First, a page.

These events in Peru also involve long-standing conflict between different ethnic / cultural groups.
Population groups are involved in conflict all around the globe.
Most American haf never heard of the Kurds until that group became part of the ongoing war in Iraq. Almost surely, most Americans still have never heard of the Uighurs—wouldn't recognize the name, wouldn't have any idea who the Uighurs are.
As of the early 1990s, few Americans had ever heard of the Tutsis and the Hutus. Global history teems with disputes, conflicts, wars and genocides involving such historically distinct ethnic / cultural groups.
Identity groups are in conflict all around the world. Increased communication and ease of travel in a rapidly shrinking world serve to bring the world's many different identity groups into increasing contact with each other.
In this nation, we largely focus on the cultural divisions between the population groups defined as black and white. (Our own indigenous groups receive much less attention.) The vicious killing of Tyre Nichols in Memphis has now become the (temporary) focus of that ongoing discourse.
Alas! We humans routinely have a hard time negotiating points of conflict between different "identity groups." That 16-year-old rapper in Chile gave voice to a great deal of (justifiable) anger in last Saturday's profile—but we pause this week to ask a basic question:
What kinds of behavior are likely to be helpful in such familiar discussions? By way of contrast, what kinds of reactions may give voice to (fully justifiable) anger, but may only make matters worse?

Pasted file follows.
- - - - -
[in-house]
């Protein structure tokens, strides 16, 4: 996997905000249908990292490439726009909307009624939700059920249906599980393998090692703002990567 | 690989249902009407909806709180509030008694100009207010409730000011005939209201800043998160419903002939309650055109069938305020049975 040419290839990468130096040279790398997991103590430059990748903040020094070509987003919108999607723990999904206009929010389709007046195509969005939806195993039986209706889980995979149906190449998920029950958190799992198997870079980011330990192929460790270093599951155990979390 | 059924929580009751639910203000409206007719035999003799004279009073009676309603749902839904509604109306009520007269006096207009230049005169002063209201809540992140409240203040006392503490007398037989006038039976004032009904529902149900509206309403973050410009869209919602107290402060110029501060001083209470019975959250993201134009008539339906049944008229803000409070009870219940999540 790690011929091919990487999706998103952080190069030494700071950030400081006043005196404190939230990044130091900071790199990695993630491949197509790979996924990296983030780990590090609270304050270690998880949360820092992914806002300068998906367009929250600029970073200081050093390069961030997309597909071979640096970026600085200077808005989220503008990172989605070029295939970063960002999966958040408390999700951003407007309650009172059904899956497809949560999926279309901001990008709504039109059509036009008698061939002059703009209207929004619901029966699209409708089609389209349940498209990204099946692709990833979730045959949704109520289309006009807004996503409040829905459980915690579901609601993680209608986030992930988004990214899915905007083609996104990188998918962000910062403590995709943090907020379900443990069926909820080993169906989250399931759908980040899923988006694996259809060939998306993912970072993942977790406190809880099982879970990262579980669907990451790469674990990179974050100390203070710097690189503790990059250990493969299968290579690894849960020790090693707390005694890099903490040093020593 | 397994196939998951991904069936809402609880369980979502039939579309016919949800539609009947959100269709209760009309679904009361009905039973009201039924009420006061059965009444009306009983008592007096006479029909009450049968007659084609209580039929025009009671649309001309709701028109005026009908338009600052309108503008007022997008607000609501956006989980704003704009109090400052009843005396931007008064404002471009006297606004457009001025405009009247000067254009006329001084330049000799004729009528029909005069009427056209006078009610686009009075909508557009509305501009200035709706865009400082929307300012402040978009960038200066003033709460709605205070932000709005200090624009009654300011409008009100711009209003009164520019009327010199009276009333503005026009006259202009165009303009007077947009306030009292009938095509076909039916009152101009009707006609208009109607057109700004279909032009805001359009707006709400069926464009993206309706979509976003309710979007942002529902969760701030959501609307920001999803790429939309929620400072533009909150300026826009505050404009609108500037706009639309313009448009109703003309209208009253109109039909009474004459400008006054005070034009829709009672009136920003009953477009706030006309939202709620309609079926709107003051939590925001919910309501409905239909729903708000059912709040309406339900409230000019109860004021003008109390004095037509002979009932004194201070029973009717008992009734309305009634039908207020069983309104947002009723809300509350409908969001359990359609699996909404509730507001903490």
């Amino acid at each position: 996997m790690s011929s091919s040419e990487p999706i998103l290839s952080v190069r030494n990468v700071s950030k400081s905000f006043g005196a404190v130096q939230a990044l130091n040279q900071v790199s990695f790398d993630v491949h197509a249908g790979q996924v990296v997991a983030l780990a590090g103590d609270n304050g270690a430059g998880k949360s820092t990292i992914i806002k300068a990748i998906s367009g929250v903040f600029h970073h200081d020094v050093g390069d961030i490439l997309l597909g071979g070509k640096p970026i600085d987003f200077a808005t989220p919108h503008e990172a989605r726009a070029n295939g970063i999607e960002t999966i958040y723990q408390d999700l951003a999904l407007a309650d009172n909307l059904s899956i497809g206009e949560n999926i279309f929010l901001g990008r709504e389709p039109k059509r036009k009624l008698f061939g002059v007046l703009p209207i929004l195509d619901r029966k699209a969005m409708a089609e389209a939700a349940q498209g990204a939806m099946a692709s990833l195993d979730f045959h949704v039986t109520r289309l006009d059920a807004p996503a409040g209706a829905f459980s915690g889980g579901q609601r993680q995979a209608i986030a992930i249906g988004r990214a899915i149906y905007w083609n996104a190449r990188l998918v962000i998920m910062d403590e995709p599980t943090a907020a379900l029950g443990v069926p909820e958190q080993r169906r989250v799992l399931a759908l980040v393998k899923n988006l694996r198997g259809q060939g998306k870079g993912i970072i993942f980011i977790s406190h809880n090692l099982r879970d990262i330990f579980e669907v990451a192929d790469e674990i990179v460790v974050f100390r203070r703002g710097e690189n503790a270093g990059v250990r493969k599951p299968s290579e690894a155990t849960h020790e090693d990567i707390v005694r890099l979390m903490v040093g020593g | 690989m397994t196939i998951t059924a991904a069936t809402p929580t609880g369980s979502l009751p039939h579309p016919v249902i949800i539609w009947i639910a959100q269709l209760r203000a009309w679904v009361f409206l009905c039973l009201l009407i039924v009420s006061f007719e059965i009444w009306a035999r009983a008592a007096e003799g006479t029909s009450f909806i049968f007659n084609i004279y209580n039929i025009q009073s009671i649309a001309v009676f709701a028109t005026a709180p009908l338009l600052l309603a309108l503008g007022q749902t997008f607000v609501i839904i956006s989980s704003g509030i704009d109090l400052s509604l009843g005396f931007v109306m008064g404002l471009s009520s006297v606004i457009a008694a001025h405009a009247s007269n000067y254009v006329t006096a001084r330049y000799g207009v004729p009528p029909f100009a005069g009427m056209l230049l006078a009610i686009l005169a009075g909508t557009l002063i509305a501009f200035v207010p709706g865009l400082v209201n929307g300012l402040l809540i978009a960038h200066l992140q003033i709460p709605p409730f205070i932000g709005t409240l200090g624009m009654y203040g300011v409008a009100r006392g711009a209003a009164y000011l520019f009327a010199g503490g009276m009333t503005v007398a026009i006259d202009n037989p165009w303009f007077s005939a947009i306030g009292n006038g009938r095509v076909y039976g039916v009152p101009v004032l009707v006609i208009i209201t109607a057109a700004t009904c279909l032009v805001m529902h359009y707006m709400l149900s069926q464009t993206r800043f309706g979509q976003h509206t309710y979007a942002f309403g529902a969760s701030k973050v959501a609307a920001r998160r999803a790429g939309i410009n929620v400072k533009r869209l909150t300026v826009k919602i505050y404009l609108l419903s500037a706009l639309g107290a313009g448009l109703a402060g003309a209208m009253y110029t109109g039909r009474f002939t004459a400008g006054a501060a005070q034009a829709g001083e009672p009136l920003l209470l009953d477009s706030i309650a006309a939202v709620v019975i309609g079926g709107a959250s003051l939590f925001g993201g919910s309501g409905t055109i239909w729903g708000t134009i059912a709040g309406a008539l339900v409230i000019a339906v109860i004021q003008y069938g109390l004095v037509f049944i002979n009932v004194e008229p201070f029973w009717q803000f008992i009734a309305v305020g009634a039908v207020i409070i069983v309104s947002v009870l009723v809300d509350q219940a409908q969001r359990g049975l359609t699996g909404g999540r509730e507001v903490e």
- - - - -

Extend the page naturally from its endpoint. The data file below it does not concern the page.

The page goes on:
There's no sure way to answer such questions! But in this morning's New York Times, Charles Blow starts his latest column like this:
Tyre Nichols’s Death Is America’s Shame
The spectacle of a televised countdown to the showing of the video in which Tyre Nichols was savagely beaten by Memphis police officers doesn’t just theatricalize Black death; it is a damning indictment of American perversion.
It was horrific, as promised, but unfortunately not singularly so. It was instead yet another data point in a long line of videos showing the torturing of Black bodies by the police. It was more snuff porn with Black victims, in a country becoming desensitized to the violence because of its sheer volume.
On the day of his inauguration, President Donald J. Trump described his "American carnage."
This morning, in the New York Times, Blow has a wide array of things to say about "American perversion." Also, about America's ongoing "snuff porn."
"America should be ashamed," Blow says as he continues. He offers sweeping denunciations of virtually every subgroup in the country, excluding virtually no one except perhaps himself.
Elsewhere in this very large nation, a whole lot of babies are being born today. What sorts of reactions are likely to build a batter nation for these, our newest fellow citizens?
Charles Blow's columns are routinely full of anger. A person might, with perfect sense, say that Blow's anger is almost always justified.
That said, we'll be asking a different type of question this week. It's a question for which there's no ultimate answer:
What kinds of reactions may prove to be helpful? Which kinds of reactions may not?
Tomorrow: E pluribus, insults